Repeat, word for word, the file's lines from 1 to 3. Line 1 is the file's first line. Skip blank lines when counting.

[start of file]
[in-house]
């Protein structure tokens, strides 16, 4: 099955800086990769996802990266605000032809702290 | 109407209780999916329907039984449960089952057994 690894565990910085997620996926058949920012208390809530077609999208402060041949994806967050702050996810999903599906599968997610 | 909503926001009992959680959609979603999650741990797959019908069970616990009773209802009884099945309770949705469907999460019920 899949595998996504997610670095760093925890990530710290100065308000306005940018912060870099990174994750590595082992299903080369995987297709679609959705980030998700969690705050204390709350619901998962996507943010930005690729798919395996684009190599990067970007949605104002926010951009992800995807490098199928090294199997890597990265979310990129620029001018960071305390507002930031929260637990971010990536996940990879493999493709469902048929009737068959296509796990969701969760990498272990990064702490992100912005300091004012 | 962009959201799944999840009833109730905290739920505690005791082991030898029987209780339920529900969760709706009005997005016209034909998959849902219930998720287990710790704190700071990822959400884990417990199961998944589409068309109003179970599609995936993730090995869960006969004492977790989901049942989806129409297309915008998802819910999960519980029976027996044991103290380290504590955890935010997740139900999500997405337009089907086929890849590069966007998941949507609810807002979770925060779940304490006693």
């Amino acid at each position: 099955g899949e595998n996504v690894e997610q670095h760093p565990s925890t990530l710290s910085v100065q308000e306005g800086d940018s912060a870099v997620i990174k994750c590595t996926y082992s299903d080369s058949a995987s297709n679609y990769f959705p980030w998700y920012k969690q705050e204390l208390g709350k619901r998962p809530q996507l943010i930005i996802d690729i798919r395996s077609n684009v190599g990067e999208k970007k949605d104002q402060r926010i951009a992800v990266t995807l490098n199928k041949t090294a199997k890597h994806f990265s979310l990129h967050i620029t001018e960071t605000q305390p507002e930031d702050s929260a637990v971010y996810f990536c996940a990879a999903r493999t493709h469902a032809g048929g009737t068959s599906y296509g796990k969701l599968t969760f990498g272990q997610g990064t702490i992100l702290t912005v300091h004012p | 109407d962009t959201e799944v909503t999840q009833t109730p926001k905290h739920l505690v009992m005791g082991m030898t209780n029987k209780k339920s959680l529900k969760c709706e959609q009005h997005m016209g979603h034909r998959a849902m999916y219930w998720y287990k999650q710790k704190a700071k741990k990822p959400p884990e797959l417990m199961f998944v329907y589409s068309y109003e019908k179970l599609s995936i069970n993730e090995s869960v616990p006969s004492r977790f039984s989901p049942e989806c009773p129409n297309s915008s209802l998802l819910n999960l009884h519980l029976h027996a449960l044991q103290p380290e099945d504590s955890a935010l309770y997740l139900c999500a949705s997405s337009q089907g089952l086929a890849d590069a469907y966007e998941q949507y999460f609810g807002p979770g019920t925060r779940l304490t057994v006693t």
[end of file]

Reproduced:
[in-house]
């Protein structure tokens, strides 16, 4: 099955800086990769996802990266605000032809702290 | 109407209780999916329907039984449960089952057994 690894565990910085997620996926058949920012208390809530077609999208402060041949994806967050702050996810999903599906599968997610 | 909503926001009992959680959609979603999650741990797959019908069970616990009773209802009884099945309770949705469907999460019920 899949595998996504997610670095760093925890990530710290100065308000306005940018912060870099990174994750590595082992299903080369995987297709679609959705980030998700969690705050204390709350619901998962996507943010930005690729798919395996684009190599990067970007949605104002926010951009992800995807490098199928090294199997890597990265979310990129620029001018960071305390507002930031929260637990971010990536996940990879493999493709469902048929009737068959296509796990969701969760990498272990990064702490992100912005300091004012 | 962009959201799944999840009833109730905290739920505690005791082991030898029987209780339920529900969760709706009005997005016209034909998959849902219930998720287990710790704190700071990822959400884990417990199961998944589409068309109003179970599609995936993730090995869960006969004492977790989901049942989806129409297309915008998802819910999960519980029976027996044991103290380290504590955890935010997740139900999500997405337009089907086929890849590069966007998941949507609810807002979770925060779940304490006693």
């Amino acid at each position: 099955g899949e595998n996504v690894e997610q670095h760093p565990s925890t990530l710290s910085v100065q308000e306005g800086d940018s912060a870099v997620i990174k994750c590595t996926y082992s299903d080369s058949a995987s297709n679609y990769f959705p980030w998700y920012k969690q705050e204390l208390g709350k619901r998962p809530q996507l943010i930005i996802d690729i798919r395996s077609n684009v190599g990067e999208k970007k949605d104002q402060r926010i951009a992800v990266t995807l490098n199928k041949t090294a199997k890597h994806f990265s979310l990129h967050i620029t001018e960071t605000q305390p507002e930031d702050s929260a637990v971010y996810f990536c996940a990879a999903r493999t493709h469902a032809g048929g009737t068959s599906y296509g796990k969701l599968t969760f990498g272990q997610g990064t702490i992100l702290t912005v300091h004012p | 109407d962009t959201e799944v909503t999840q009833t109730p926001k905290h739920l505690v009992m005791g082991m030898t209780n029987k209780k339920s959680l529900k969760c709706e959609q009005h997005m016209g979603h034909r998959a849902m999916y219930w998720y287990k999650q710790k704190a700071k741990k990822p959400p884990e797959l417990m199961f998944v329907y589409s068309y109003e019908k179970l599609s995936i069970n993730e090995s869960v616990p006969s004492r977790f039984s989901p049942e989806c009773p129409n297309s915008s209802l998802l819910n999960l009884h519980l029976h027996a449960l044991q103290p380290e099945d504590s955890a935010l309770y997740l139900c999500a949705s997405s337009q089907g089952l086929a890849d590069a469907y966007e998941q949507y999460f609810g807002p979770g019920t925060r779940l304490t057994v006693t």